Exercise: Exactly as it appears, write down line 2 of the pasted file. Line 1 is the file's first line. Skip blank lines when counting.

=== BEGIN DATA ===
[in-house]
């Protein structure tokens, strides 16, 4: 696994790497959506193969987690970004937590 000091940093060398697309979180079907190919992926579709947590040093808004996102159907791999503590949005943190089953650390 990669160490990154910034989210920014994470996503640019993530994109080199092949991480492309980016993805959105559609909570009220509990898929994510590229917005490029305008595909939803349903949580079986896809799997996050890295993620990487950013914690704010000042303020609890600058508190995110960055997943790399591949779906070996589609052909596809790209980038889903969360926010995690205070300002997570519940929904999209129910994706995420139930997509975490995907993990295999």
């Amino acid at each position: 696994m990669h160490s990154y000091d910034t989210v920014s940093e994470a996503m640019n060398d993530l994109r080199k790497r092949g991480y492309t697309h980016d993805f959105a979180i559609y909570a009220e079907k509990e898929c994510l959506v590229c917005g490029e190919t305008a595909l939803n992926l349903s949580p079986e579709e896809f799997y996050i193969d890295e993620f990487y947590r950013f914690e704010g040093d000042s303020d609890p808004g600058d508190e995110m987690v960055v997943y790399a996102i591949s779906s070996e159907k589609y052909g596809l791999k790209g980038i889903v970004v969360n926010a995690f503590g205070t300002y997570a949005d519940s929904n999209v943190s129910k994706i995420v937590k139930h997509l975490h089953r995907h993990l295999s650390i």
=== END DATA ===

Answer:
């Protein structure tokens, strides 16, 4: 696994790497959506193969987690970004937590 000091940093060398697309979180079907190919992926579709947590040093808004996102159907791999503590949005943190089953650390 990669160490990154910034989210920014994470996503640019993530994109080199092949991480492309980016993805959105559609909570009220509990898929994510590229917005490029305008595909939803349903949580079986896809799997996050890295993620990487950013914690704010000042303020609890600058508190995110960055997943790399591949779906070996589609052909596809790209980038889903969360926010995690205070300002997570519940929904999209129910994706995420139930997509975490995907993990295999």